|'Battle of the Sexes': We've Come a Long Way, Baby|
Watching Jonathan Dayton and Valerie Faris's "Battle of the Sexes," about the events leading up to the famous gender war/tennis match on Sept. 20, 1973, between woman's champion Billie Jean King and former great Bobby Riggs, I tried to remember what I thought at the time. I like to think I applauded the dispelling of
|'Brad's Status': What's It All About, Alfie?|
In "Brad's Status," Brad Sloan nearly drives us crazy with his unremitting regret and self-doubt as he accompanies his son, Troy, played by Austin Abrams, to look at colleges in Boston. Oh, we all do it. That's how we keep score. It's just that Brad, portrayed by Ben Stiller, is especially effective in showing us how
|'Mother!': Oh, Brother!|
Fearing that I might be scarred for life after seeing Darren Aronofsky's "Mother!" I am happy to relate that slowly but surely the grotesque concepts and visions of this postmodern horror film are dissipating from my fragile and offended psyche. I mean, I am safe, aren't I? Hopefully it's not part of a grander
|'The Good Catholic': It's a Matter of Faith|
Filmmaker Paul Shoulberg's "The Good Catholic" is a convenient, pocket-sized edition of ruminations just right for the soul in search of a quick philosophical challenge. While there's nothing new about this tale of temptation and the emotional tumult it sets in motion, the general quality of the human beings it brings to the
|'Tulip Fever': When Speculation Was in Bloom|
A fascinating backdrop for an intricate if not convoluted, seriocomic love story that could have very well been written by Nöel Coward gives director Justin Chadwick's "Tulip Fever" an arthouse cachet. But while patience is a virtue, the esoteric appeal of this costumed affair set in 17th-century Holland may require more
|'Wind River': Opens the Floodgates of Indignation|
Writer-director Taylor Sheridan's "Wind River," a murder-mystery inspired by true events, deserves plaudits not only because it is a skilled piece of filmmaking, but also owing to its eye-opening exposé of the disgraceful socioeconomic conditions on Native American reservations.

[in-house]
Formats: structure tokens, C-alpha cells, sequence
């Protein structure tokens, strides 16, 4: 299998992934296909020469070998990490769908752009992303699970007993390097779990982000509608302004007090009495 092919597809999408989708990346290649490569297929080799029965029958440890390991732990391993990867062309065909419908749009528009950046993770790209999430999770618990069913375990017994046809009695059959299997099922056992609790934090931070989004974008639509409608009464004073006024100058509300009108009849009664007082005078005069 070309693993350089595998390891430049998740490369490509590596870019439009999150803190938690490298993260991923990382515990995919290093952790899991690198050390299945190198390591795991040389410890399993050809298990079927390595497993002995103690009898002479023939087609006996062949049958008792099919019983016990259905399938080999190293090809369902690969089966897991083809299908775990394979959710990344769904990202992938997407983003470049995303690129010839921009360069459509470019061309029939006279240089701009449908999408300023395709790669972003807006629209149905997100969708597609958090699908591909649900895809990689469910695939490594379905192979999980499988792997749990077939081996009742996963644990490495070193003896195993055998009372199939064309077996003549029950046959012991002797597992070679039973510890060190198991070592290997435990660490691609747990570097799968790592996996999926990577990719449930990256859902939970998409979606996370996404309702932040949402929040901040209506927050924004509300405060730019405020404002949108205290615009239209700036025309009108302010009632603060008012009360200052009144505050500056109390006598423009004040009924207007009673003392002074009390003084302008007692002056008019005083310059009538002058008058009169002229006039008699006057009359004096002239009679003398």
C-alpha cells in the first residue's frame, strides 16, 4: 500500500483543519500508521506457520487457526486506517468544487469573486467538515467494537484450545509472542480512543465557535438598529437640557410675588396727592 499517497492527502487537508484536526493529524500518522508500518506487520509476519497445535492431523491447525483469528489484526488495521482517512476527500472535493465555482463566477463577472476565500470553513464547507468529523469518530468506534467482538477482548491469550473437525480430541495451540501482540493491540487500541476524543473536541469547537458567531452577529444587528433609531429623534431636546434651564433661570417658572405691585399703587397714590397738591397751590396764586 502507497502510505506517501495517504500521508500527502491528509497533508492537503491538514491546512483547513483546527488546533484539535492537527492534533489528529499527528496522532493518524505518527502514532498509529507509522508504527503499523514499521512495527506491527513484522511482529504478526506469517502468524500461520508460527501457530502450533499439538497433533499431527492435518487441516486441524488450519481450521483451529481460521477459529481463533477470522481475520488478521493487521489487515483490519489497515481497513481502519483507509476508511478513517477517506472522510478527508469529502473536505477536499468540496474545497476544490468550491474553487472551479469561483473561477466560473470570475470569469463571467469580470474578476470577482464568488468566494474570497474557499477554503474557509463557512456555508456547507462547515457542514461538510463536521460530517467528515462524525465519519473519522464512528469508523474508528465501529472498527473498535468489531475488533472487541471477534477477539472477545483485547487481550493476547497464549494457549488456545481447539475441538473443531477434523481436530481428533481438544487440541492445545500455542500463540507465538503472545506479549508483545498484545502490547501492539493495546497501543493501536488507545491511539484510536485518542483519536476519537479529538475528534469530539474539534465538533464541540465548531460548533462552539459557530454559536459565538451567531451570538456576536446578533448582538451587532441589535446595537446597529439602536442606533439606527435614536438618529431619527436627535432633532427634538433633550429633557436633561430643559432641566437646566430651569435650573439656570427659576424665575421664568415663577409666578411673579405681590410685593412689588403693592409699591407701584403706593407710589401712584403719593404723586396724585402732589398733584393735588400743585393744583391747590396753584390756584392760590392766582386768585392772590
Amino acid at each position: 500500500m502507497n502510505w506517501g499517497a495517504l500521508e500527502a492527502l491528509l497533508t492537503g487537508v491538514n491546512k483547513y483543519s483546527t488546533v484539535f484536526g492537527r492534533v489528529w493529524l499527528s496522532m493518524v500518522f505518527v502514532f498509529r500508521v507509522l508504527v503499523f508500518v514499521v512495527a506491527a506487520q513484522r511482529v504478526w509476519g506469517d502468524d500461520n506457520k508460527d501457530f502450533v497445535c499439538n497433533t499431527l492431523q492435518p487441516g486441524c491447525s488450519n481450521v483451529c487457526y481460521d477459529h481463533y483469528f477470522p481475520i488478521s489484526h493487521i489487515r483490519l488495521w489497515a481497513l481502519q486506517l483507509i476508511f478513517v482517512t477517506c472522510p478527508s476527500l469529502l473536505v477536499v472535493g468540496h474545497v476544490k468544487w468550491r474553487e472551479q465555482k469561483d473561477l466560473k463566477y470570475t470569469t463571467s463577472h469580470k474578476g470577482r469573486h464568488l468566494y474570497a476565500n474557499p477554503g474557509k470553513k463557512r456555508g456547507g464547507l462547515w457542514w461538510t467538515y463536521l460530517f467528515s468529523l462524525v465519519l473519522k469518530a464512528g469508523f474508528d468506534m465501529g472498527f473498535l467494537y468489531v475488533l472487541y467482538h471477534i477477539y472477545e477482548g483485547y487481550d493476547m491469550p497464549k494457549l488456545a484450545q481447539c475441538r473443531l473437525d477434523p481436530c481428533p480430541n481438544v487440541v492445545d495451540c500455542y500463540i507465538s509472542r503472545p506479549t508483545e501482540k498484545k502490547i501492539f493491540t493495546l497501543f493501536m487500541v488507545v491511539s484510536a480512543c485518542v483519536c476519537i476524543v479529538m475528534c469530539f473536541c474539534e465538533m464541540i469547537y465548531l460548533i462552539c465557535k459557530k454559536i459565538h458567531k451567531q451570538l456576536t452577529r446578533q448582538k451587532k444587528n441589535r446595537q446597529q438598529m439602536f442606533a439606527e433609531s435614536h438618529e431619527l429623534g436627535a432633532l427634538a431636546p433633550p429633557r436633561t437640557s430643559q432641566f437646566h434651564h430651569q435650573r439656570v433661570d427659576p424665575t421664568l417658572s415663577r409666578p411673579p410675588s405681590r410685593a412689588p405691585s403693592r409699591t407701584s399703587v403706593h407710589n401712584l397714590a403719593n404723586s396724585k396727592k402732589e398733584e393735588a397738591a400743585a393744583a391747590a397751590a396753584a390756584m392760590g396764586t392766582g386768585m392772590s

While the majority of
|'The Only Living Boy in New York': What This World Needs Now|
Call me a hopeless romantic. It's my excuse for liking and recommending to kindred spirits director Marc Webb's decidedly imperfect, melodramatic and oft soap-operatic "The Only Living Boy in New York."
My justification is in service to the rather dire straits in which our nation currently finds itself.
|'Menashe': The Child is Father of the Man|
While director Joshua Z. Weinstein's "Menashe" is on first blush a touching look into a child custody battle being waged by Menashe, a Hasidic grocery clerk in Borough Park, Brooklyn, further reflection reveals a much larger, equal opportunity meditation about the human condition.
Therefore, just as with the much
|'The Dark Tower': Fighting Horror with Horror|
At best, director Nikolaj Arcel's "The Dark Tower," a sci-fi, fantasy western gleaned from Stephen King's best-selling, eight-volume series, might serve as a vicarious mitigation of the horror currently befalling America. The film is clearly about the war between good and evil, albeit related only coincidentally to the
|'A Ghost Story': Lacks Spirit|
Faced with reviewing writer-director David Lowery's supernaturally obscure "A Ghost Story," my first inclination is to ask myself, 'Why didn't I just see some nice, old-fashioned cowboy movie?' Y'know ... something about the waning days of the Wild West, where there's nothing more symbolic to scrutinize than
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